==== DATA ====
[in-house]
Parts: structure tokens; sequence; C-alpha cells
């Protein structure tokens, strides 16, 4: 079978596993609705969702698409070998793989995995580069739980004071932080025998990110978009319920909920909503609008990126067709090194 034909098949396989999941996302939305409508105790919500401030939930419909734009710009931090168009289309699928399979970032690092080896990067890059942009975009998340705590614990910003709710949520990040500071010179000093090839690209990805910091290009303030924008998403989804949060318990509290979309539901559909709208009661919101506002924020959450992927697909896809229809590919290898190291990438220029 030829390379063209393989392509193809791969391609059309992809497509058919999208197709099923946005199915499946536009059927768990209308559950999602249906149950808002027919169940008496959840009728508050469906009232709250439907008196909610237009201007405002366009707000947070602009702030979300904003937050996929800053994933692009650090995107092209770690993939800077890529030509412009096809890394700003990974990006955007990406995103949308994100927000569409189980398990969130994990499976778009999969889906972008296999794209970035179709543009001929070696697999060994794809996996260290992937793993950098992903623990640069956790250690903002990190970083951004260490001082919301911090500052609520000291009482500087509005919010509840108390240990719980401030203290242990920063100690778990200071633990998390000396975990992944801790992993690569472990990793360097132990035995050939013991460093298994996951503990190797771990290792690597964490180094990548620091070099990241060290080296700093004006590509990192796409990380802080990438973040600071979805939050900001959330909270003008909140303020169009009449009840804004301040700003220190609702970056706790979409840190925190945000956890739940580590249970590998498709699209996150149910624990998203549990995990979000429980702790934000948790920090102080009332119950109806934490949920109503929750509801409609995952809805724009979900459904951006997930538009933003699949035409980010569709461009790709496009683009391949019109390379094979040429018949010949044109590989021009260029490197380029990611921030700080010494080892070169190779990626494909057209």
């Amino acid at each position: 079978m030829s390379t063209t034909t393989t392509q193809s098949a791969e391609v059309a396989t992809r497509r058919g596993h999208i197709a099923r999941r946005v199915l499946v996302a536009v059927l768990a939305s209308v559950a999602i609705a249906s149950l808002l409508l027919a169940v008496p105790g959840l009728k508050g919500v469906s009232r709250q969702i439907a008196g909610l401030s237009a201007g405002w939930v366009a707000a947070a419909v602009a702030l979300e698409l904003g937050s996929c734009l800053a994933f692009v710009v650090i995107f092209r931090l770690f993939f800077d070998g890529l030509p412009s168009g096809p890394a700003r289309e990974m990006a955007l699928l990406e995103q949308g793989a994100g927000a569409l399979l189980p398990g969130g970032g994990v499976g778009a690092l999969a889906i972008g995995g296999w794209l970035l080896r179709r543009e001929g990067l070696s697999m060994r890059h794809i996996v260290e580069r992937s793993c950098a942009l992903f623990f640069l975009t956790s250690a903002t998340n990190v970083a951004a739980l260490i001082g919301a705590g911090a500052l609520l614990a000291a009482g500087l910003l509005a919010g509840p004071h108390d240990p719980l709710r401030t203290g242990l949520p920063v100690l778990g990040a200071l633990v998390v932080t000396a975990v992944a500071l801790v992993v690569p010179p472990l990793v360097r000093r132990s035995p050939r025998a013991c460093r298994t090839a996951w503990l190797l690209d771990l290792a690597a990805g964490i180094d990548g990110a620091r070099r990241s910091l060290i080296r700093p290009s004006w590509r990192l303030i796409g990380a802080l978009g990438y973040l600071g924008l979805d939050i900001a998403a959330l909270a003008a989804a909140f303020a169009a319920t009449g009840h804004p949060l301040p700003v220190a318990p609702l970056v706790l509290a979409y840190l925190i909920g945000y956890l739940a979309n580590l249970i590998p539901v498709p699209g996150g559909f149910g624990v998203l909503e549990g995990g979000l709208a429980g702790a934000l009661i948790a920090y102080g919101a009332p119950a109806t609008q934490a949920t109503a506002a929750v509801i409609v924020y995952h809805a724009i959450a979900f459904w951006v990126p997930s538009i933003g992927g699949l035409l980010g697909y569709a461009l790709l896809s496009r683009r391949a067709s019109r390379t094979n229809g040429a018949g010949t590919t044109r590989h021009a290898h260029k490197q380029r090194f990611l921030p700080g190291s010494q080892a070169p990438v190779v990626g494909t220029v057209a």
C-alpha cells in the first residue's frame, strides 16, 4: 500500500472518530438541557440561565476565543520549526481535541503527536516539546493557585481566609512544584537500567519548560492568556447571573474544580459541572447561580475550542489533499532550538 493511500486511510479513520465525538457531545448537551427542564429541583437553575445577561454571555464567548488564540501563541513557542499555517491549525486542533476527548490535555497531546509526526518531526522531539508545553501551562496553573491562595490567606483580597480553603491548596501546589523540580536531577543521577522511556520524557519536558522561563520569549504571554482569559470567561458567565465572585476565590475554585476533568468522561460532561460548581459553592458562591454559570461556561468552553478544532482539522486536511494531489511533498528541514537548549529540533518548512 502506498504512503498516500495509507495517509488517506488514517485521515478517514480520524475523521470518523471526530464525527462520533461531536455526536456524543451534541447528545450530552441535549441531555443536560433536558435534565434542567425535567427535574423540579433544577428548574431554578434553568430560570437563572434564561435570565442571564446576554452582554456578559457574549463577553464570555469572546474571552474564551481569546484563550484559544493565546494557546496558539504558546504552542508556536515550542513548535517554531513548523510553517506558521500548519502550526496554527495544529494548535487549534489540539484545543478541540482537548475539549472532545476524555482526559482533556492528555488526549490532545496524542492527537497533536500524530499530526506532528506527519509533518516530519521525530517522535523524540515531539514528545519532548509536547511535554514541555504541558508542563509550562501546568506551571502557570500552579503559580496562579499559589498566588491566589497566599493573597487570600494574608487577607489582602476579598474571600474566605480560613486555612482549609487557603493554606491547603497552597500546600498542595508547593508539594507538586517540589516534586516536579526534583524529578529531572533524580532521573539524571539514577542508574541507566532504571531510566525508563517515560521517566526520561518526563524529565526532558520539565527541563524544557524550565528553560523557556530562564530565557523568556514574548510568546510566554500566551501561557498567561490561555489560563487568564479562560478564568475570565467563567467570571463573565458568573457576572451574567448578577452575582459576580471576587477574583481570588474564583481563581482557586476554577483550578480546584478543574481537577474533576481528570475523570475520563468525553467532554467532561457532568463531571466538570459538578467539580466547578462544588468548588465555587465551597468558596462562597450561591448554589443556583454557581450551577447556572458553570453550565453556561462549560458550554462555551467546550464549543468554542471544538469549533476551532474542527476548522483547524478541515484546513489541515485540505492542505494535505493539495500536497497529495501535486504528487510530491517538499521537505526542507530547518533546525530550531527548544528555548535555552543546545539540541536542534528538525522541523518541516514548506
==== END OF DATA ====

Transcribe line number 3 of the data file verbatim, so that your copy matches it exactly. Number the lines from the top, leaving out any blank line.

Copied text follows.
């Protein structure tokens, strides 16, 4: 079978596993609705969702698409070998793989995995580069739980004071932080025998990110978009319920909920909503609008990126067709090194 034909098949396989999941996302939305409508105790919500401030939930419909734009710009931090168009289309699928399979970032690092080896990067890059942009975009998340705590614990910003709710949520990040500071010179000093090839690209990805910091290009303030924008998403989804949060318990509290979309539901559909709208009661919101506002924020959450992927697909896809229809590919290898190291990438220029 030829390379063209393989392509193809791969391609059309992809497509058919999208197709099923946005199915499946536009059927768990209308559950999602249906149950808002027919169940008496959840009728508050469906009232709250439907008196909610237009201007405002366009707000947070602009702030979300904003937050996929800053994933692009650090995107092209770690993939800077890529030509412009096809890394700003990974990006955007990406995103949308994100927000569409189980398990969130994990499976778009999969889906972008296999794209970035179709543009001929070696697999060994794809996996260290992937793993950098992903623990640069956790250690903002990190970083951004260490001082919301911090500052609520000291009482500087509005919010509840108390240990719980401030203290242990920063100690778990200071633990998390000396975990992944801790992993690569472990990793360097132990035995050939013991460093298994996951503990190797771990290792690597964490180094990548620091070099990241060290080296700093004006590509990192796409990380802080990438973040600071979805939050900001959330909270003008909140303020169009009449009840804004301040700003220190609702970056706790979409840190925190945000956890739940580590249970590998498709699209996150149910624990998203549990995990979000429980702790934000948790920090102080009332119950109806934490949920109503929750509801409609995952809805724009979900459904951006997930538009933003699949035409980010569709461009790709496009683009391949019109390379094979040429018949010949044109590989021009260029490197380029990611921030700080010494080892070169190779990626494909057209």